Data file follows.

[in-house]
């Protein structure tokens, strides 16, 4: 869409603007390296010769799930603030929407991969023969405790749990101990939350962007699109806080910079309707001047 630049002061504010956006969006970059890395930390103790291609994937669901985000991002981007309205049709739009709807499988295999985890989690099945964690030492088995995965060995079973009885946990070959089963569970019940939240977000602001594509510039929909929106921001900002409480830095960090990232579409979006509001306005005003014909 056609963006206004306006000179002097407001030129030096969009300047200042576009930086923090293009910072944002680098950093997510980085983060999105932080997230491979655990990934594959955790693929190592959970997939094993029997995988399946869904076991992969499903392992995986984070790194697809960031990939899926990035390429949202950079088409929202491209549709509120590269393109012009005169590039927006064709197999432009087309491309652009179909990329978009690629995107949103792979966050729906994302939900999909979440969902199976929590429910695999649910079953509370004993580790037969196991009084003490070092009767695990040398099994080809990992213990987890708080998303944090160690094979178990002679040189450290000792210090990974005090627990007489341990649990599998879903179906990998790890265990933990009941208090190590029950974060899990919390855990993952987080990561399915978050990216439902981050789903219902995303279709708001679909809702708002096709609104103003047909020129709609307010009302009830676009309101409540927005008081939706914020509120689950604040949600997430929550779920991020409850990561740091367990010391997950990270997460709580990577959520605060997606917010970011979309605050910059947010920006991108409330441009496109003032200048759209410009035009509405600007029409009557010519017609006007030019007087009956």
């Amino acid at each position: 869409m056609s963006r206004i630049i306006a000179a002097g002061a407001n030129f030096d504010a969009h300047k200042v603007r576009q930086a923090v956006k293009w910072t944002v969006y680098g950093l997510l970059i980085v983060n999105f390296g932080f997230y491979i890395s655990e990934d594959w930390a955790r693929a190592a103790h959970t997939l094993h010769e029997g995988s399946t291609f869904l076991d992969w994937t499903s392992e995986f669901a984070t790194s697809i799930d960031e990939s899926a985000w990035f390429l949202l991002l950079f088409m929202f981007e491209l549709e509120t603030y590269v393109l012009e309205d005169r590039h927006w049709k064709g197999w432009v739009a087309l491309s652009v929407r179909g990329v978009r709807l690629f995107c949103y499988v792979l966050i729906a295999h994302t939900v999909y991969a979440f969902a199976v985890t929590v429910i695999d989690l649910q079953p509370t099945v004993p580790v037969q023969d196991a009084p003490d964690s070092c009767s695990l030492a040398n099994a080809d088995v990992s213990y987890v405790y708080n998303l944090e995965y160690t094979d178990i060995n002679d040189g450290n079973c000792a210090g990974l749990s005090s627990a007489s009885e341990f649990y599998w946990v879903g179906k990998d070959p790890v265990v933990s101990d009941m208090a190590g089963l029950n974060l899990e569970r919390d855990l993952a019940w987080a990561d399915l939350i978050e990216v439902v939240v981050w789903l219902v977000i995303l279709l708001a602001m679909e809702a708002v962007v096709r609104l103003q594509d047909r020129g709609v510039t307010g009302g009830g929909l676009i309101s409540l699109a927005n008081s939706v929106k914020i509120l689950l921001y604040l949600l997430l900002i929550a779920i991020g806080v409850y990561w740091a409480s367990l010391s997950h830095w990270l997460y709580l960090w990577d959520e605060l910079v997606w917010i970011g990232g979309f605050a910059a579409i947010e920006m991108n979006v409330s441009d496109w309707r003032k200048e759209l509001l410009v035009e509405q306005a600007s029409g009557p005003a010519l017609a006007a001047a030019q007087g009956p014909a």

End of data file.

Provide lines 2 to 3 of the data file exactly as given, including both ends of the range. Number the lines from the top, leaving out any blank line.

């Protein structure tokens, strides 16, 4: 869409603007390296010769799930603030929407991969023969405790749990101990939350962007699109806080910079309707001047 630049002061504010956006969006970059890395930390103790291609994937669901985000991002981007309205049709739009709807499988295999985890989690099945964690030492088995995965060995079973009885946990070959089963569970019940939240977000602001594509510039929909929106921001900002409480830095960090990232579409979006509001306005005003014909 056609963006206004306006000179002097407001030129030096969009300047200042576009930086923090293009910072944002680098950093997510980085983060999105932080997230491979655990990934594959955790693929190592959970997939094993029997995988399946869904076991992969499903392992995986984070790194697809960031990939899926990035390429949202950079088409929202491209549709509120590269393109012009005169590039927006064709197999432009087309491309652009179909990329978009690629995107949103792979966050729906994302939900999909979440969902199976929590429910695999649910079953509370004993580790037969196991009084003490070092009767695990040398099994080809990992213990987890708080998303944090160690094979178990002679040189450290000792210090990974005090627990007489341990649990599998879903179906990998790890265990933990009941208090190590029950974060899990919390855990993952987080990561399915978050990216439902981050789903219902995303279709708001679909809702708002096709609104103003047909020129709609307010009302009830676009309101409540927005008081939706914020509120689950604040949600997430929550779920991020409850990561740091367990010391997950990270997460709580990577959520605060997606917010970011979309605050910059947010920006991108409330441009496109003032200048759209410009035009509405600007029409009557010519017609006007030019007087009956």
């Amino acid at each position: 869409m056609s963006r206004i630049i306006a000179a002097g002061a407001n030129f030096d504010a969009h300047k200042v603007r576009q930086a923090v956006k293009w910072t944002v969006y680098g950093l997510l970059i980085v983060n999105f390296g932080f997230y491979i890395s655990e990934d594959w930390a955790r693929a190592a103790h959970t997939l094993h010769e029997g995988s399946t291609f869904l076991d992969w994937t499903s392992e995986f669901a984070t790194s697809i799930d960031e990939s899926a985000w990035f390429l949202l991002l950079f088409m929202f981007e491209l549709e509120t603030y590269v393109l012009e309205d005169r590039h927006w049709k064709g197999w432009v739009a087309l491309s652009v929407r179909g990329v978009r709807l690629f995107c949103y499988v792979l966050i729906a295999h994302t939900v999909y991969a979440f969902a199976v985890t929590v429910i695999d989690l649910q079953p509370t099945v004993p580790v037969q023969d196991a009084p003490d964690s070092c009767s695990l030492a040398n099994a080809d088995v990992s213990y987890v405790y708080n998303l944090e995965y160690t094979d178990i060995n002679d040189g450290n079973c000792a210090g990974l749990s005090s627990a007489s009885e341990f649990y599998w946990v879903g179906k990998d070959p790890v265990v933990s101990d009941m208090a190590g089963l029950n974060l899990e569970r919390d855990l993952a019940w987080a990561d399915l939350i978050e990216v439902v939240v981050w789903l219902v977000i995303l279709l708001a602001m679909e809702a708002v962007v096709r609104l103003q594509d047909r020129g709609v510039t307010g009302g009830g929909l676009i309101s409540l699109a927005n008081s939706v929106k914020i509120l689950l921001y604040l949600l997430l900002i929550a779920i991020g806080v409850y990561w740091a409480s367990l010391s997950h830095w990270l997460y709580l960090w990577d959520e605060l910079v997606w917010i970011g990232g979309f605050a910059a579409i947010e920006m991108n979006v409330s441009d496109w309707r003032k200048e759209l509001l410009v035009e509405q306005a600007s029409g009557p005003a010519l017609a006007a001047a030019q007087g009956p014909a």